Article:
2. A method for characterising paper as claimed in claim 1, characterised in that the said learning system operating in an unsupervised manner is an unsupervised clustering method or its simulation, for example, a SOM (Self-Organising Map).

3. A method for characterising paper as claimed in claim 1, characterised in that the feature describing the paper samples is a LBP or a bit pattern feature derived from it.

4. A method for characterising features of paper as claimed in claim 1, characterised in that according to the method, paper is in addition imaged and classified at different stages of its manufacture.

5. A method for characterising features of paper as claimed in claim 4, characterised in that the samples imaged at different stages of the manufacture are processed further by means of the unsupervised learning classifier in such a way that the classification will also concern the progressing of the manufacturing process.

6. A method as claimed in claim 5, characterised in that in addition to the image information, selected process parameters and/or measurement results are used as input.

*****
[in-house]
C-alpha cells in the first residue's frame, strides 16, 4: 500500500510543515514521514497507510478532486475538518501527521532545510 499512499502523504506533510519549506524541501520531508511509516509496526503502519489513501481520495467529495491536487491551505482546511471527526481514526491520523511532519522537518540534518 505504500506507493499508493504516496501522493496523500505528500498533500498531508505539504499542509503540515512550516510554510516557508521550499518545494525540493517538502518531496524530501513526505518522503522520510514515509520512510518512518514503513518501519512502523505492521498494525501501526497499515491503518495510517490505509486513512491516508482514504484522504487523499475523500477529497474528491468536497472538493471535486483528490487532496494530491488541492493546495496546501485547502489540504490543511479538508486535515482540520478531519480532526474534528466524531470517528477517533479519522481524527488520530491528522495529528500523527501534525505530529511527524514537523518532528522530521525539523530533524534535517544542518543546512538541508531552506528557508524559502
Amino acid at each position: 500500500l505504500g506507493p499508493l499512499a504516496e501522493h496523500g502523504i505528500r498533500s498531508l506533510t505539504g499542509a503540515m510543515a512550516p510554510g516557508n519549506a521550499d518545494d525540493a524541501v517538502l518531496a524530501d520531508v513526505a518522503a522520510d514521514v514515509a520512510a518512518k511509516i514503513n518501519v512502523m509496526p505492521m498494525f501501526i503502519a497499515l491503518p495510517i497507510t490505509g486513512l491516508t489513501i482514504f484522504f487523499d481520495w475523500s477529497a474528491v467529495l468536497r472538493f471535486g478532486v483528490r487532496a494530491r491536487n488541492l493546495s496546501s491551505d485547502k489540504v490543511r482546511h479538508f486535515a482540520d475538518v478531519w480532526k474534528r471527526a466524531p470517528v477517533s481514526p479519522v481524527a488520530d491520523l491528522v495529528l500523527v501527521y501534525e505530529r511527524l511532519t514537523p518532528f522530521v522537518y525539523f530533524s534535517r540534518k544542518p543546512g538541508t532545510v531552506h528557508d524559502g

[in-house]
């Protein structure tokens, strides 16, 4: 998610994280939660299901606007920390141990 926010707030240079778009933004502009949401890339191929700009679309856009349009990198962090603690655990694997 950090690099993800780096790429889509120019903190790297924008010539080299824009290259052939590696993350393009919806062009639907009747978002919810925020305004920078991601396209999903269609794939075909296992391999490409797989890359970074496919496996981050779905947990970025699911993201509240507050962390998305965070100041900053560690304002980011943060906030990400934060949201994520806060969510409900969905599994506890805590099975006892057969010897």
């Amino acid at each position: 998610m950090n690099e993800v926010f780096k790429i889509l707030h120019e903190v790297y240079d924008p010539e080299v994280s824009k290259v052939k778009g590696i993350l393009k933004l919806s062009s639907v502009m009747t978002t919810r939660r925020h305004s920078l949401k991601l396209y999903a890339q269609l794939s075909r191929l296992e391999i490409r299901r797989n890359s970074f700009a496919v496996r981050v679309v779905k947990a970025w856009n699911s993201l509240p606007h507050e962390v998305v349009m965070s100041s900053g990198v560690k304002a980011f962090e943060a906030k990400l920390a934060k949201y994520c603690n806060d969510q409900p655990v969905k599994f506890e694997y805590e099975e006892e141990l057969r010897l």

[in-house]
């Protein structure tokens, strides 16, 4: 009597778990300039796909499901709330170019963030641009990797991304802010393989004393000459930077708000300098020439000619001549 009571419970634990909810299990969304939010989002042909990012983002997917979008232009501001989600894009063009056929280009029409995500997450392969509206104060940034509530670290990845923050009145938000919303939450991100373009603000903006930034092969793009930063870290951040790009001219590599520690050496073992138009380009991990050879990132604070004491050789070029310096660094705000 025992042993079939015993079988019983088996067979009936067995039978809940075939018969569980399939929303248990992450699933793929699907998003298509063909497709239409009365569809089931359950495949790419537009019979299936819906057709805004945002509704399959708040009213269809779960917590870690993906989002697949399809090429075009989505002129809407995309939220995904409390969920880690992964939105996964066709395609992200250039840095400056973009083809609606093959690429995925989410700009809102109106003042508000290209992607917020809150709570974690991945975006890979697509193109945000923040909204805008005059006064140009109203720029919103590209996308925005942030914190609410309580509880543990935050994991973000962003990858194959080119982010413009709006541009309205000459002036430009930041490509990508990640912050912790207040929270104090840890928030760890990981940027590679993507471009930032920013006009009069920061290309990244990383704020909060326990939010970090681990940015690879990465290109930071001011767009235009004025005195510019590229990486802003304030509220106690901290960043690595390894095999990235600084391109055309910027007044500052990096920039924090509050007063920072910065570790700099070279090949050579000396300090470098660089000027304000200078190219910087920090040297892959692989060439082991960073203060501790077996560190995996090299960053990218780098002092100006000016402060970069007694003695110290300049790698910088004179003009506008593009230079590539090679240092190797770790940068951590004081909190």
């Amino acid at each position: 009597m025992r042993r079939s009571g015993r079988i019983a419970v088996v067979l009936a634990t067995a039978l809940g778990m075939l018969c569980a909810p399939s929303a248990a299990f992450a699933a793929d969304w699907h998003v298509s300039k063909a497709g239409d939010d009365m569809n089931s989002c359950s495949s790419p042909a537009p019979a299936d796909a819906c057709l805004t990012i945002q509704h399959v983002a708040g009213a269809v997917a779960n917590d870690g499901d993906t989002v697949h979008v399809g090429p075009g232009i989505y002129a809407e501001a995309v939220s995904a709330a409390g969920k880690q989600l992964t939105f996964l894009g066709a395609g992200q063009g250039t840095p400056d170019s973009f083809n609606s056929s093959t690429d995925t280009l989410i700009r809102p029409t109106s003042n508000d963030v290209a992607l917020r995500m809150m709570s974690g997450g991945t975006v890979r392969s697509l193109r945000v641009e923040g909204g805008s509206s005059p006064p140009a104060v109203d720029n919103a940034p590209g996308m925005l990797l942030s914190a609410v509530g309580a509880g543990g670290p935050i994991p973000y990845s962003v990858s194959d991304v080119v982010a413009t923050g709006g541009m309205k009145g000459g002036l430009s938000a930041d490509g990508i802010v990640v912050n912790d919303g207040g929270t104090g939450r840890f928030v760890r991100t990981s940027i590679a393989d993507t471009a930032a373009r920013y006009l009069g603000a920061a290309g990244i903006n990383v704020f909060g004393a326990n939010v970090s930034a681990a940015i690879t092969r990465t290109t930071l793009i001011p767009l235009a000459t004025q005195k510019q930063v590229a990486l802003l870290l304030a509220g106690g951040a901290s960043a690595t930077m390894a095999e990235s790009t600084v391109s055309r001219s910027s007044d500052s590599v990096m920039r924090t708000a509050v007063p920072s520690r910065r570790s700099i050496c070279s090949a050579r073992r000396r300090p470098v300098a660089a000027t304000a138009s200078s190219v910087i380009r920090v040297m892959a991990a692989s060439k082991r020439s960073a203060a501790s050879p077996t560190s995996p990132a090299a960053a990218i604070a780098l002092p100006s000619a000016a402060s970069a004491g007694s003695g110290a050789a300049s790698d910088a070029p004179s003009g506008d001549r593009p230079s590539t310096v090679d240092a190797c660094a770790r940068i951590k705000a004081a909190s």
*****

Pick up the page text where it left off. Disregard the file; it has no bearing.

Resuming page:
7. A system for classifying paper using computer vision, characterised in that the system comprises imaging means, means for extracting the features describing paper quality from an image of the paper, and means for unsupervised learning classification into a space with a low-dimension space compared with the feature space.


The invention relates to the characterisation and classification of paper quality by using computer vision or other two-dimensionally descriptive method.

To the application is appended a bibliography, which is referred to by reference numerals in square brackets. Prior art is referred to in the form of cited references in connection with the aspect at hand, respectively.